Artist’s conception of calcium ions traveling down the accelerator at a high velocity toward the rotating californium target. Credit: Sabrina Fletcher and Thomas Tegge/LLNL

Based on the briefest of glimpses, scientists are mapping out a shadowy “island of stability,” a harbor of hope within a vast and deadly “sea of instability.” These modern-day Magellans are nuclear physicists, and by colliding atoms at high speeds, they are creating the heaviest elements ever seen with the hope that they will find this island: the few precious isotopes that do not decay instantaneously.

Now they’ve discovered the largest element yet, number 118: In a paper published recently in the journal Physical Review C, a collaboration of Russian and American researchers presents evidence for the as-yet-unnamed element. They say they observed 118 three times over a three-year search.

Atoms have dense nuclei that are composed of neutrons and positively-charged protons. The higher an element is on the periodic table, the more protons and neutrons—and therefore the more mass—a nucleus in one of its atoms has.

Creating superheavy nuclei is a delicate balancing act. Within the nucleus, two forces fight for control. The protons’ electric charges make them repel each other fiercely. But the strong nuclear force, which binds protons and neutrons alike, pulls them together. For each element, there are only a few combinations of protons and neutrons—each of which is called an isotope—that will stick together long enough to count as an actual atom.

“At some point, the forces that are holding the nucleus together are not going to let another proton be shoved in there,” said Nancy Stoyer, co-author of the study and a scientist at the Lawrence Livermore National Laboratory. “You put [another proton] in there and it’s going to immediately break apart. At some point, we’re going to reach the end of the elements. Where that is, we don’t know.”

Because of the high number of protons and neutrons they contain, isotopes of the heaviest elements are very unstable. But sitting at the edge of the known atoms, element 118 is believed to dwell on the outskirts of a small “island of stability,” a group of isotopes that are unusually stable for their bloated size. While the atoms of 118 produced lasted less than one millisecond, scientists have hypothesized that elements actually on the island could live for seconds, minutes, or even longer. 

Finding heavier elements allows scientists to test theories about nuclear forces under extreme conditions, Stoyer said.

“As we’re exploring this extreme heavy stuff, at this upper end, we’re getting more information about what is holding these protons and neutrons together in the nucleus,” she said. “There are many theories that explain these forces using various mathematical functions. A good theory works well in the regions they are formulated to explain. A great theory works well in all regions, even at the extremes.”

The biggest elements—including number 118—were all discovered in experiments at the Joint Institute for Nuclear Research in Dubna, Russia. Researchers there smash a beam of calcium atoms (element 20) into a target made of highly radioactive californium (element 98). Most of the calcium ions fly right through the californium, missing or only grazing the californium nuclei. But a lucky few calcium ions hit smack on, fusing the two nuclei to form a new element.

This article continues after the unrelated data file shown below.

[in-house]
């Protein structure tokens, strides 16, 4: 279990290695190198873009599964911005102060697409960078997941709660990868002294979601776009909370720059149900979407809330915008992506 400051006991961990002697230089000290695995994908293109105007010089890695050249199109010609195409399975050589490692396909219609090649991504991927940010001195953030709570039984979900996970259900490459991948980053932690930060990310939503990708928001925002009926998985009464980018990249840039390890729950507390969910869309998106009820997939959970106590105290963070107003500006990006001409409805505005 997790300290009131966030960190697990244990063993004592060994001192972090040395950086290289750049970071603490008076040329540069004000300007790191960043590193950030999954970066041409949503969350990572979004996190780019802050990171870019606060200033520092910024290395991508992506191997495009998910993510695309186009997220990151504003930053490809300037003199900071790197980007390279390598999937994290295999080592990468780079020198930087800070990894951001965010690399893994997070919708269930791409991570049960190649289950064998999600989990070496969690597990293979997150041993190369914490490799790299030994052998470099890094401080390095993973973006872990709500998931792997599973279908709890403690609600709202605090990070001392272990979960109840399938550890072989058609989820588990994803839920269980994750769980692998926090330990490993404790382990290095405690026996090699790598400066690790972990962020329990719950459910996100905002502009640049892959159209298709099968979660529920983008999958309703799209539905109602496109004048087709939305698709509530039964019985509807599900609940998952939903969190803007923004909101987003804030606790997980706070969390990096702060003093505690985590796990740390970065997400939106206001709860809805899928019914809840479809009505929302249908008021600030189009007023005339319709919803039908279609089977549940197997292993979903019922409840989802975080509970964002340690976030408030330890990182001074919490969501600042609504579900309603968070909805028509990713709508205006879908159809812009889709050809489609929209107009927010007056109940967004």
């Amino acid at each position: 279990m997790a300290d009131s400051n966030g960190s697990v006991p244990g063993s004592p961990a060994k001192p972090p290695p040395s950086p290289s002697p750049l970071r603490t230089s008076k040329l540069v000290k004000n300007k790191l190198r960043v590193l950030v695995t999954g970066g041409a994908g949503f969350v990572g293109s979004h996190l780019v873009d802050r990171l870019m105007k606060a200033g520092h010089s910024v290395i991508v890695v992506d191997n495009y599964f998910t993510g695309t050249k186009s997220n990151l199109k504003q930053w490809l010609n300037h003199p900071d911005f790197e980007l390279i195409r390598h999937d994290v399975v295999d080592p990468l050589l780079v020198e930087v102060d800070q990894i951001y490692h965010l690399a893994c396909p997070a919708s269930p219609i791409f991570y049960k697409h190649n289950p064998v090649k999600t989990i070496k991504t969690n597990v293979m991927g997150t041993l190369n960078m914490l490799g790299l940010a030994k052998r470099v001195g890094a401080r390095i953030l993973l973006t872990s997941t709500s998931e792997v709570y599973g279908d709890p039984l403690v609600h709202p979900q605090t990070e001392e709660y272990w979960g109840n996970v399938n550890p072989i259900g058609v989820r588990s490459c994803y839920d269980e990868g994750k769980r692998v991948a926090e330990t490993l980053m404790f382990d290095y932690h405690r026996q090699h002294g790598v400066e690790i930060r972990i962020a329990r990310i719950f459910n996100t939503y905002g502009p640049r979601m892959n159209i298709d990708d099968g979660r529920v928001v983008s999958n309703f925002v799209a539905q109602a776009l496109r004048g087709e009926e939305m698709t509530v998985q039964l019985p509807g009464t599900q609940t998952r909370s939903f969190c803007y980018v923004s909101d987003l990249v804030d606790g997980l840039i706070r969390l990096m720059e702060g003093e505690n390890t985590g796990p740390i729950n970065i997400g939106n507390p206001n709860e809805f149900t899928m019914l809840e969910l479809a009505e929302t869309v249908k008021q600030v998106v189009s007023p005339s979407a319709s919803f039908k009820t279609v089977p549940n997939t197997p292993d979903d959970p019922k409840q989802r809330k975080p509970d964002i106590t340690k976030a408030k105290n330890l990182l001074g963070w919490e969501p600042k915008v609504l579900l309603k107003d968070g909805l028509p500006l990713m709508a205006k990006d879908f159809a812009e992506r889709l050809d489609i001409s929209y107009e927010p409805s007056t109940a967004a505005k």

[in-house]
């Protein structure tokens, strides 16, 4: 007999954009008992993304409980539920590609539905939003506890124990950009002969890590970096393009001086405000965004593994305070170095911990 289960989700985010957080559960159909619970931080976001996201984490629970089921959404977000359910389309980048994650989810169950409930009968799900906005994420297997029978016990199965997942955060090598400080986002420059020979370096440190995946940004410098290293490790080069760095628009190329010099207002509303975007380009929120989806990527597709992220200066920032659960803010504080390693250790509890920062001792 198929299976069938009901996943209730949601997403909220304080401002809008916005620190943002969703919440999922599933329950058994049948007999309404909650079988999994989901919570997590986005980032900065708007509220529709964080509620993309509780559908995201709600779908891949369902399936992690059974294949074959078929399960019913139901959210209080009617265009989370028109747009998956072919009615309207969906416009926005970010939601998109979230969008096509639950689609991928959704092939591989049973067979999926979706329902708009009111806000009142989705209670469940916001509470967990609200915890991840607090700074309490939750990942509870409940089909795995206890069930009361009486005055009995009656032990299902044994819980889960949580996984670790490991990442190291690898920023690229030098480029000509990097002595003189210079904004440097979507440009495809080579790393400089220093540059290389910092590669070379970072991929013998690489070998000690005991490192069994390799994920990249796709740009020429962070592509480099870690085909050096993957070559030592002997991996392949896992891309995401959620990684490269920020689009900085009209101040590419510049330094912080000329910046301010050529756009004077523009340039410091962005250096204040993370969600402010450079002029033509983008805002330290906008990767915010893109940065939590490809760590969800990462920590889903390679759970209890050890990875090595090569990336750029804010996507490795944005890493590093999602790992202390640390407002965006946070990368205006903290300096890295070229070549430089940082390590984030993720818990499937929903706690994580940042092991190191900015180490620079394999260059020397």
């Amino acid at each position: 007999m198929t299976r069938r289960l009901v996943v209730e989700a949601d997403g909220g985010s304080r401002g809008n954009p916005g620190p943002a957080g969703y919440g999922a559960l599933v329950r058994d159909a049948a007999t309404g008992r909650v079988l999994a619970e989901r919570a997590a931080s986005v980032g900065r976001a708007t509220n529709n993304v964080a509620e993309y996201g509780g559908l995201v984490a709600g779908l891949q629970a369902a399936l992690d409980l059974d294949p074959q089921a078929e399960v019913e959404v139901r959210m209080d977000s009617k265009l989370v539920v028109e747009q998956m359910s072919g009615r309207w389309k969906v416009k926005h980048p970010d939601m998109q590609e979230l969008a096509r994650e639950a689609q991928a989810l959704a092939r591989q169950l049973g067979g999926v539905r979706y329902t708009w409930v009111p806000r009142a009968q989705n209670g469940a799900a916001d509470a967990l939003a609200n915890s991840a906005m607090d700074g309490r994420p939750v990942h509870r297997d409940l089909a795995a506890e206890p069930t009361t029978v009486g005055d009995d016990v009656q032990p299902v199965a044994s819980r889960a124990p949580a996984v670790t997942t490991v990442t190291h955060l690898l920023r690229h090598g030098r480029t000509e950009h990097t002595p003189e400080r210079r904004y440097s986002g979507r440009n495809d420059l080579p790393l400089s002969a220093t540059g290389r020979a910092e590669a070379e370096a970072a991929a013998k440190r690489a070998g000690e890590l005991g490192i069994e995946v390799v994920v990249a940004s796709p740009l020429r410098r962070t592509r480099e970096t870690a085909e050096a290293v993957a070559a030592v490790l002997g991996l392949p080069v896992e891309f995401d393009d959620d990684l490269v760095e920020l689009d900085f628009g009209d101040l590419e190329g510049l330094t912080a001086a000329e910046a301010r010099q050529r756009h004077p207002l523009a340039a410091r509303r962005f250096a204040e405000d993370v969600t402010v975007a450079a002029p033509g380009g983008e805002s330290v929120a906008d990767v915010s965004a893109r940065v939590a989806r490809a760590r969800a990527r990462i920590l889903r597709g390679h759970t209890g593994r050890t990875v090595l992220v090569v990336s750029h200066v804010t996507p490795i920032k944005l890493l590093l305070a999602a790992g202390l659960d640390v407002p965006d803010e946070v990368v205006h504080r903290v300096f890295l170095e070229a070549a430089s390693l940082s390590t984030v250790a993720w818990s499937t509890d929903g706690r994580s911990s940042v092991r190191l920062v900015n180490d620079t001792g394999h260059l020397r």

In 2002, the group found what appeared to be one atom of element 118, but didn’t want to claim a discovery yet: In 1999, a team at the University of California, Berkeley reported the discovery of element 118, but the group wasn’t able to replicated the results. When the scientists returned to their raw data, they found no proof for the element’s creation. It was alleged that one team member had fabricated the results, and the rest of the group retracted the report in 2001.

But in 2005, the Russian-American collaboration racked up two more sightings of the elusive element. Then, the researchers felt confident they could announce the element’s discovery and give an approximate measure of its lifetime: about one-thousandth of a second.

Researchers can’t actually see element 118 directly, but they can see its so-called decay chains. The nuclei break down in a series of steps into smaller, more stable atoms. The researchers track what shoots out of the nuclei to reconstruct what element was present at the beginning of the chain.

“These Dubna people, during the last seven years, have measured about 80 decay chains in this new region of superheavy elements,” said Sigurd Hoffman of the Society for Heavy Ion Research in Darmstadt, Germany. These findings all agree with each other, and with existing theories, he said. “From this point of view, this data looks very convincing.”

Some are hesitant to say the discovery is for real, though.

“I don’t think we are ready to celebrate,” said Witold Nazarewicz, a physicist at the University of Tennessee, who was not part of the research. In studies of superheavy nuclei, there have been several claims of discoveries that didn’t hold up, he said. “We always take first results as exciting, but we celebrate only when the results are confirmed by independent methods.”

Originally published October 25, 2006


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